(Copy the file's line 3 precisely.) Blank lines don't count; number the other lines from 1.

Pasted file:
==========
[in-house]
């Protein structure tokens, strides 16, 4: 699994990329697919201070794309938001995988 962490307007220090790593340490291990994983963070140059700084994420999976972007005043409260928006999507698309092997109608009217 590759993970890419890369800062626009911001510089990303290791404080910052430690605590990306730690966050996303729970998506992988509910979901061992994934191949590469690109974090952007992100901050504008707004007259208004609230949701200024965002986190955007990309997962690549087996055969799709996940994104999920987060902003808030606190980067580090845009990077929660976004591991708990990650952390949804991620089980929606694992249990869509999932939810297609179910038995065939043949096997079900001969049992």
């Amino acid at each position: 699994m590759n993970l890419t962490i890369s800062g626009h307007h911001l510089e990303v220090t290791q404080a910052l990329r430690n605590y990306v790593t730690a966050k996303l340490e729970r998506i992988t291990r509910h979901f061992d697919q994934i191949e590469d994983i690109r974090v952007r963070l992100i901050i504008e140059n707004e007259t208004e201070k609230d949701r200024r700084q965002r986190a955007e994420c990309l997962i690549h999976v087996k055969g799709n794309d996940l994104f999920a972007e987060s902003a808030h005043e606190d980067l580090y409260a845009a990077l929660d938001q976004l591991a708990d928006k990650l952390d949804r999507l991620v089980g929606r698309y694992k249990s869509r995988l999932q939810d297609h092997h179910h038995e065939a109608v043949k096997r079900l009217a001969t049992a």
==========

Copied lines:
């Amino acid at each position: 699994m590759n993970l890419t962490i890369s800062g626009h307007h911001l510089e990303v220090t290791q404080a910052l990329r430690n605590y990306v790593t730690a966050k996303l340490e729970r998506i992988t291990r509910h979901f061992d697919q994934i191949e590469d994983i690109r974090v952007r963070l992100i901050i504008e140059n707004e007259t208004e201070k609230d949701r200024r700084q965002r986190a955007e994420c990309l997962i690549h999976v087996k055969g799709n794309d996940l994104f999920a972007e987060s902003a808030h005043e606190d980067l580090y409260a845009a990077l929660d938001q976004l591991a708990d928006k990650l952390d949804r999507l991620v089980g929606r698309y694992k249990s869509r995988l999932q939810d297609h092997h179910h038995e065939a109608v043949k096997r079900l009217a001969t049992a």